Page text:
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Memorial-Lenchek, Allen M.
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Allen M. Lenchek
July 8, 1931 – November 25, 2002 

On November 25, 2002 Allen M. Lenchek, who practiced employment law in Rockville, passed away.   Ironically, although Allen’s style was to work behind the scenes, always volunteering for any quiet task that had to be done in the employment law section, never seeking to be chair or particularly standing out in the crowd, he wound up successfully arguing before the United States Supreme Court in Robinson v. Shell Oil Company (519 US 337 1997).

It all started with a client off the street visiting Allen’s little office in Rockville, Maryland.   In Allen’s case Charles Robinson, who had worked for Shell Oil Company, consulted with Allen after being fired in 1991. Mr. Robinson had filed a complaint of discrimination with the EEOC, and at the same time had applied for another job with another company. The potential new employer contacted Shell, Mr. Robinson’s former employer, for an employment reference. Mr. Robinson claimed that Shell gave a negative reference in retaliation for his having filed the EEOC charge.

Allen sued for retaliatory discrimination, but the U.S. District Court dismissed the case, stating that under Fourth Circuit precedent Title VII did not make it unlawful for an employer to discriminate against a former employee. Allen appealed, and a divided panel of the Fourth Circuit reversed the District Court. The Fourth Circuit granted a re-hearing, vacated the panel decision, and affirmed the District Court’s determination. The Supreme Court agreed to grant certiorari. I remember talking to Allen at that time. He was both elated and in somewhat of a shell-shocked state, it finally sinking in that he was going to the Supreme Court. He began receiving offers from acclaimed scholars around the country to coach him, and I recall his training-almost like being Rocky- with Professor Eric Schnapper at Washington University in St. Louis.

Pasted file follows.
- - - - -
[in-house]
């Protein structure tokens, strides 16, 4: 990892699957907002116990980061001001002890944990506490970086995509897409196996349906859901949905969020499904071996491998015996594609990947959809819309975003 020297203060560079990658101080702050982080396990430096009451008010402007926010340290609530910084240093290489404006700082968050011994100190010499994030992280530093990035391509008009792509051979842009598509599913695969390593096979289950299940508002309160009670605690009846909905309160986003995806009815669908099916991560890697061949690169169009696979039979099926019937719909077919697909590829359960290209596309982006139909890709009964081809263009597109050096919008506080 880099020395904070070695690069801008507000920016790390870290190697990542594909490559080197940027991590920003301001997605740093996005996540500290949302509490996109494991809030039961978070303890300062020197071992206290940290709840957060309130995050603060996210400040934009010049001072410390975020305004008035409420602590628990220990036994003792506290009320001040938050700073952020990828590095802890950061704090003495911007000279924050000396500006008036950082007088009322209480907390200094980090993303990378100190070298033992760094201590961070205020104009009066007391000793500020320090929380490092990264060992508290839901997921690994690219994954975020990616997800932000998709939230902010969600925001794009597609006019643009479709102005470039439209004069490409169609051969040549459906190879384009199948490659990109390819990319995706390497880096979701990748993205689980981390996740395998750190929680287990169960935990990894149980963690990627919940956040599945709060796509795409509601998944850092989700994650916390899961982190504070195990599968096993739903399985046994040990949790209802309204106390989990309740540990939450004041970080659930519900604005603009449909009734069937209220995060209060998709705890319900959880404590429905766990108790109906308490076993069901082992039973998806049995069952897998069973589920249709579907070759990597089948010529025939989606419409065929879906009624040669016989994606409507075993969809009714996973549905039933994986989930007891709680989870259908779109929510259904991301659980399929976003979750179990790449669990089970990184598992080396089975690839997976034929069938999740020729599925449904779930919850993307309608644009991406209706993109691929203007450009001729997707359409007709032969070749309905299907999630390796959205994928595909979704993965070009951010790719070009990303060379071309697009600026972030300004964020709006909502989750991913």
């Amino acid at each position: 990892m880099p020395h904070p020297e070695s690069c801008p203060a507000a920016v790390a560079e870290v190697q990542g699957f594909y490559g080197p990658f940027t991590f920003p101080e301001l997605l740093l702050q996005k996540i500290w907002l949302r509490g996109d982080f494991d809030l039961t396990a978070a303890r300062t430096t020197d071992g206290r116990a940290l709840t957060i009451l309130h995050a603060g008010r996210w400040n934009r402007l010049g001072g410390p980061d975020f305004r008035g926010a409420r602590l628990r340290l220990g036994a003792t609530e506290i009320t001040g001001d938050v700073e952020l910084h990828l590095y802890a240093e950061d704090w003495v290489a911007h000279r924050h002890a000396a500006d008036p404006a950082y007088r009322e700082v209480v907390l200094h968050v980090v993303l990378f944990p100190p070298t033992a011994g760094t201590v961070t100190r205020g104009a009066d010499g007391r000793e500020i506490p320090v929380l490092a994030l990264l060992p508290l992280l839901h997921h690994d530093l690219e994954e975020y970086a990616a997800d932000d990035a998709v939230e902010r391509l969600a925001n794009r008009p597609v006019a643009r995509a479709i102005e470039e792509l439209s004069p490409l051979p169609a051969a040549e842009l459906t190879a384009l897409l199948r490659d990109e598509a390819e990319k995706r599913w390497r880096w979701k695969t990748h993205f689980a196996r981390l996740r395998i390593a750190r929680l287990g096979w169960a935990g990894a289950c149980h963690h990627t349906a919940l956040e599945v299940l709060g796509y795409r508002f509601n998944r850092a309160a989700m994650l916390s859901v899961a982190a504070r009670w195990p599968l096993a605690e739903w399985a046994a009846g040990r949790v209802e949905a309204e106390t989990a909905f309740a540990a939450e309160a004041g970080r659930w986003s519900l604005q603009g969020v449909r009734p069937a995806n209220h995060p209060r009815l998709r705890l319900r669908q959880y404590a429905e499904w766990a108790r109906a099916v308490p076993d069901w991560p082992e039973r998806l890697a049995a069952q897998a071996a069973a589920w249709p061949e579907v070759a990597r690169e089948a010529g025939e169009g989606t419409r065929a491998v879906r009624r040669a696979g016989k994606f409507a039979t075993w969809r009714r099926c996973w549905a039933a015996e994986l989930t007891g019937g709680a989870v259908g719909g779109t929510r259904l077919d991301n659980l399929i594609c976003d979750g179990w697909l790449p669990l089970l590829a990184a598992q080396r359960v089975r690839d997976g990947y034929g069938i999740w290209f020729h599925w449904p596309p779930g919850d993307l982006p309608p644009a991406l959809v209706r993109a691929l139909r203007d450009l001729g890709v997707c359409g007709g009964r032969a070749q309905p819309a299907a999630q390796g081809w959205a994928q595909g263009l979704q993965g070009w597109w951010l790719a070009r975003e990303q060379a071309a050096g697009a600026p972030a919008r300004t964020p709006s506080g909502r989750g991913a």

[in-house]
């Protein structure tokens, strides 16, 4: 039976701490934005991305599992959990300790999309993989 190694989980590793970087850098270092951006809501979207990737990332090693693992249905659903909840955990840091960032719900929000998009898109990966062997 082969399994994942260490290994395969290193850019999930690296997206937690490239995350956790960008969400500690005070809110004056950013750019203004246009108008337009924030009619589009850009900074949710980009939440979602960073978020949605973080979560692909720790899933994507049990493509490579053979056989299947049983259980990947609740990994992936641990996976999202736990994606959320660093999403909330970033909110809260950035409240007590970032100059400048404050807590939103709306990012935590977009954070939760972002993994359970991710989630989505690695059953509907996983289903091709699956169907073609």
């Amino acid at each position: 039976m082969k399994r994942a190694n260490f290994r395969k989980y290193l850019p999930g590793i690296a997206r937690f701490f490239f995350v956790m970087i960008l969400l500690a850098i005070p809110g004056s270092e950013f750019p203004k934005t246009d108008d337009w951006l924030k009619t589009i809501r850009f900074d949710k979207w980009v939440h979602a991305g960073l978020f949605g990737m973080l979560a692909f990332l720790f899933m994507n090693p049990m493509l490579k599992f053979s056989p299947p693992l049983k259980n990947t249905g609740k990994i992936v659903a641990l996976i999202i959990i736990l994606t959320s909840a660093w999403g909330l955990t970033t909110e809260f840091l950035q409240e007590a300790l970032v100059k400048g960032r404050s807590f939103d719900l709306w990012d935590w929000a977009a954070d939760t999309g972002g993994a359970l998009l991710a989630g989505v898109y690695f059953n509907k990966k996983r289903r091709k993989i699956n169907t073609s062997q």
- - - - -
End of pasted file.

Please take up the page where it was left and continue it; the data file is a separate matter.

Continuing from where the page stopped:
This was an amazing turn of events for Allen, who had started out with a Ph.D. in physics. He turned to law much later in his life, at a time when other attorneys were thinking of retirement. Allen enjoyed the company of his children and three grandchildren, but suddenly found himself working harder then ever to go before the Supreme Court. The ultimately result was that the Supreme Court agreed with Allen that it would be perverse for employers to fire employees knowing they had immunity. The Court called Allen’s arguments coherent and consistent, and concluded that former employees are indeed included within Title VII coverage.   It thus reversed the decision of the Fourth Circuit.

Allen’s work opened up important doors for all of us practicing employment law.    Just as importantly, I will always remember the good cheer, optimism, and kind words that Allen always had for his colleagues and his dedication to his profession. Allen did not have a competitive bone in his body. He was also incredibly humble.   Once, having spoken to the business section of the Bar Association about marketing strategies I was delighted to find Allen in the audience. This was less than a year after he won in the Supreme Court. It would have not been unexpected to find him somewhat inflated, but Allen approached me and said in his most typically modest voice: “Do you think it would be arrogant for me to put in my advertisements that I argued before the Supreme Court?” 

That was Allen. While he was not looking to be a star, in his own quiet and creative way, he left a greater legacy than most any of us can ever hope to do.

Mindy G. Farber

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